At which our food used to be brought to us,

And through his dream was each one apprehensive;

And I heard locking up the under door

Of the horrible tower; whereat without a word

I gazed into the faces of my sons.

I wept not, I within so turned to stone;

They wept; and darling little Anselm mine

Said: ‘Thou dost gaze so, father, what doth ail thee?’

Still not a tear I shed, nor answer made

All of that day, nor yet the night thereafter,

Until another sun rose on the world.

As now a little glimmer made its way

Into the dolorous prison, and I saw

Upon four faces my own very aspect,

Both of my hands in agony I bit;

And, thinking that I did it from desire

Of eating, on a sudden they uprose,

And said they: ‘Father, much less pain ’twill give us

If thou do eat of us; thyself didst clothe us

With this poor flesh, and do thou strip it off.’

I calmed me then, not to make them more sad.

That day we all were silent, and the next.

Ah! obdurate earth, wherefore didst thou not open?

When we had come unto the fourth day, Gaddo

Threw himself down outstretched before my feet,

Saying, ‘My father, why dost thou not help me?’

And there he died; and, as thou seest me,

I saw the three fall, one by one, between

The fifth day and the sixth; whence I betook me,

Already blind, to groping over each,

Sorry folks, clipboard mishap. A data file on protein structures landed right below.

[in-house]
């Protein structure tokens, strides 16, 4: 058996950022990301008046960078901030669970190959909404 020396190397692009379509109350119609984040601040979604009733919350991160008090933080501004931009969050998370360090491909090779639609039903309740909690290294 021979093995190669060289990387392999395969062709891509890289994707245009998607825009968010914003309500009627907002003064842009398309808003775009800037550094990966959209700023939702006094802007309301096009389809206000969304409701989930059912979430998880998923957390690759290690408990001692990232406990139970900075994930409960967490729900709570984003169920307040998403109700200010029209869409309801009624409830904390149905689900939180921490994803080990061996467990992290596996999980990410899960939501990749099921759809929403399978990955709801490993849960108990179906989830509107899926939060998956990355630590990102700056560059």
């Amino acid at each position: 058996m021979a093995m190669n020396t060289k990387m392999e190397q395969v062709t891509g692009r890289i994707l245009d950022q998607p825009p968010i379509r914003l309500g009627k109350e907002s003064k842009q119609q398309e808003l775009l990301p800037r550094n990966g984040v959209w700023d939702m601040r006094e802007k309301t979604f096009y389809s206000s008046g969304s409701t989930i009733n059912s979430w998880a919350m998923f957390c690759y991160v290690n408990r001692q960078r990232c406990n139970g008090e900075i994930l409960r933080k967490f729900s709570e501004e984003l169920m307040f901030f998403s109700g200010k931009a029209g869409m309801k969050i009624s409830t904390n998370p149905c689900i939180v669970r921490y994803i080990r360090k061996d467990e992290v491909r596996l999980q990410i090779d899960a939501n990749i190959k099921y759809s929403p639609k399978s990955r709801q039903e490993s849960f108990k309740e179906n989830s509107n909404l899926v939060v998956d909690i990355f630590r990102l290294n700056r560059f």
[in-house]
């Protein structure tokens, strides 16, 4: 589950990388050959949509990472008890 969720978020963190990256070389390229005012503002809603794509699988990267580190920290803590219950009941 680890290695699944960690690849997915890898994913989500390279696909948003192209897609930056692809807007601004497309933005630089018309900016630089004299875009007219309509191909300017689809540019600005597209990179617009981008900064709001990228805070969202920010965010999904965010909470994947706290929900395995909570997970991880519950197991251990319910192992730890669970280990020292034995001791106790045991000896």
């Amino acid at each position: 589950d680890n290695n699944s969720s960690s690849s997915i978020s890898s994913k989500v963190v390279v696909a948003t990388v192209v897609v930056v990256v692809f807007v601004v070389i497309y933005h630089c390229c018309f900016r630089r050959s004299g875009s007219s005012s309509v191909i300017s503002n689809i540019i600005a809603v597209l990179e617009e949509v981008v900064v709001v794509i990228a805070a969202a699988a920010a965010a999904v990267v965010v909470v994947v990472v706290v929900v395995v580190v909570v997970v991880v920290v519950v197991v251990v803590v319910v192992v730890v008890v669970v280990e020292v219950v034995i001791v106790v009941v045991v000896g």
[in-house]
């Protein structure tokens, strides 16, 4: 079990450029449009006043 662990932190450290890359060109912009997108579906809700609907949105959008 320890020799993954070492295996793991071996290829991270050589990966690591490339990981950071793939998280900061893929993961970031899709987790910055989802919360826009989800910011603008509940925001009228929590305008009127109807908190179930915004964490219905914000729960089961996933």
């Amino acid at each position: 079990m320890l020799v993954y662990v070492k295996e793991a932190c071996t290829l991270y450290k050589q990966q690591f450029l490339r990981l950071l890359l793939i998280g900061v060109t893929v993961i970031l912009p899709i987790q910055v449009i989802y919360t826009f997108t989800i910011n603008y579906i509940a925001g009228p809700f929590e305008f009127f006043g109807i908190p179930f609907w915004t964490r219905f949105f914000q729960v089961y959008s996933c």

And three days called them after they were dead;

Then hunger did what sorrow could not do.”

I sometimes dream about being a Medieval Italian, of going back to Frederick II’s court at Palermo, of climbing Mount Ventoux with Petrarch, or joining a Ghibelline mob and fighting it out in the streets of Florence against the Guelphs in the name of the Holy Roman Emperor. Italy in the Thirteenth Century was a violent, treacherous place, but people were larger than life, romantic, fully developed individuals in a way no American in 2017 can possibly imagine. Whenever that dangerous mood strikes me, I always go back to The Inferno, and realize that it’s largely an invention of the Nineteenth Century, of Jacob Burkhardt, Nietzsche and the German Romantics. For a Thirteenth Century Italian, life on earth was a veil of sorrows, a brief test to determine where God would send us for the rest of eternity. The sinners in Dante’s cantos are not grand heroic individuals. They’re shades, dim reflections of what they were before they died without grace, flickering light bulbs in a dimly lit basement smelling of mold and cobwebs, half-alive bodies thrown on top of a pile of cadavers longing for the cold embrace of death. Even the sinners of the upper circles of hell, Francesca di Rimini or Farinata degli Uberti,a man who “seemed to hold all hell in contempt,” once noble souls being punished because of too most lust or too much love of country are fractured personalities who see dimly into the future and dimly into the past, who see the present, not at all, and who wait for the inevitable day when their minds are snuffed out forever.

“We see, like those who have imperfect sight,

The things,” he said, “that distant are from us;

So much still shines on us the Sovereign Ruler.

When they draw near, or are, is wholly vain

Our intellect, and if none brings it to us,

Not anything know we of your human state.

Hence thou canst understand, that wholly dead